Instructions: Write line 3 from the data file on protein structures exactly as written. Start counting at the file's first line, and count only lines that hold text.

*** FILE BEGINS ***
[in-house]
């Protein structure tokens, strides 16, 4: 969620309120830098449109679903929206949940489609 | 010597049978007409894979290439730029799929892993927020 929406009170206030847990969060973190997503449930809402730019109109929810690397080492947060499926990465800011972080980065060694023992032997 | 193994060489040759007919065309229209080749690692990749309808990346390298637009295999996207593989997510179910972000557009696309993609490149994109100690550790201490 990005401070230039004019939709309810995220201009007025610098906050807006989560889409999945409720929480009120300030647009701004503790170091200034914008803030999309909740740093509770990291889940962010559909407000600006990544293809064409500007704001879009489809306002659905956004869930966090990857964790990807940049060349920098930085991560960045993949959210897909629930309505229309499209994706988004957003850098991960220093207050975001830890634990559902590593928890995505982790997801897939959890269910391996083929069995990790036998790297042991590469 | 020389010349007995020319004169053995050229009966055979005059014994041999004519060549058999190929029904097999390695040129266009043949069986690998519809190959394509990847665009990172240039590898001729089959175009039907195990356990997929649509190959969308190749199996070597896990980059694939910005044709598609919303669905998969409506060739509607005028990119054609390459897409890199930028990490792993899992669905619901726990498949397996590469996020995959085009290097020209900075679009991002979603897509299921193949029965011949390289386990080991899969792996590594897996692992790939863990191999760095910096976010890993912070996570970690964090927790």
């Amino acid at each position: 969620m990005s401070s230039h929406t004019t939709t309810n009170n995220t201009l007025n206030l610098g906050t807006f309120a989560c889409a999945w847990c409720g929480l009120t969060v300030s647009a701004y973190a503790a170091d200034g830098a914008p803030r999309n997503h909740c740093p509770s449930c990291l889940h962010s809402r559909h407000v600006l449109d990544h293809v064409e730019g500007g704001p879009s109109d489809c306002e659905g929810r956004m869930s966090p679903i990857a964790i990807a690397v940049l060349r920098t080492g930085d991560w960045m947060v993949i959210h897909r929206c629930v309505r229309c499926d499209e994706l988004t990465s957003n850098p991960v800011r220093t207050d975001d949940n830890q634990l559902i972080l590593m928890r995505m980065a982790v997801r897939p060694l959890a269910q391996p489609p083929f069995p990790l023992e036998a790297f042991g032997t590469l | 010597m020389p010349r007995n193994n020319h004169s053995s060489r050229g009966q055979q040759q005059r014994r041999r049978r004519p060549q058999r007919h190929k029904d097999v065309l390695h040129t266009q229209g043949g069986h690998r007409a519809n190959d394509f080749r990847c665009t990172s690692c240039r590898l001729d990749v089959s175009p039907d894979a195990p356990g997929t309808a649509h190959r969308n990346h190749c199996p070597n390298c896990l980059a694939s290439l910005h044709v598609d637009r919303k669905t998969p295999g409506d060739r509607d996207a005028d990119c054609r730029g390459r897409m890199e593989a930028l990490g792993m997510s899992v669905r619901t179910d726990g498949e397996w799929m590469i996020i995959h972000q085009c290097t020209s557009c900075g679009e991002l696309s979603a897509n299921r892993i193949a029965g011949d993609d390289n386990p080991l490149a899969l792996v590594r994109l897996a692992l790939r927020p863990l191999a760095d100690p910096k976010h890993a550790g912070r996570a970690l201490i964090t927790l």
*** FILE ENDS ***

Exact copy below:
């Amino acid at each position: 969620m990005s401070s230039h929406t004019t939709t309810n009170n995220t201009l007025n206030l610098g906050t807006f309120a989560c889409a999945w847990c409720g929480l009120t969060v300030s647009a701004y973190a503790a170091d200034g830098a914008p803030r999309n997503h909740c740093p509770s449930c990291l889940h962010s809402r559909h407000v600006l449109d990544h293809v064409e730019g500007g704001p879009s109109d489809c306002e659905g929810r956004m869930s966090p679903i990857a964790i990807a690397v940049l060349r920098t080492g930085d991560w960045m947060v993949i959210h897909r929206c629930v309505r229309c499926d499209e994706l988004t990465s957003n850098p991960v800011r220093t207050d975001d949940n830890q634990l559902i972080l590593m928890r995505m980065a982790v997801r897939p060694l959890a269910q391996p489609p083929f069995p990790l023992e036998a790297f042991g032997t590469l | 010597m020389p010349r007995n193994n020319h004169s053995s060489r050229g009966q055979q040759q005059r014994r041999r049978r004519p060549q058999r007919h190929k029904d097999v065309l390695h040129t266009q229209g043949g069986h690998r007409a519809n190959d394509f080749r990847c665009t990172s690692c240039r590898l001729d990749v089959s175009p039907d894979a195990p356990g997929t309808a649509h190959r969308n990346h190749c199996p070597n390298c896990l980059a694939s290439l910005h044709v598609d637009r919303k669905t998969p295999g409506d060739r509607d996207a005028d990119c054609r730029g390459r897409m890199e593989a930028l990490g792993m997510s899992v669905r619901t179910d726990g498949e397996w799929m590469i996020i995959h972000q085009c290097t020209s557009c900075g679009e991002l696309s979603a897509n299921r892993i193949a029965g011949d993609d390289n386990p080991l490149a899969l792996v590594r994109l897996a692992l790939r927020p863990l191999a760095d100690p910096k976010h890993a550790g912070r996570a970690l201490i964090t927790l």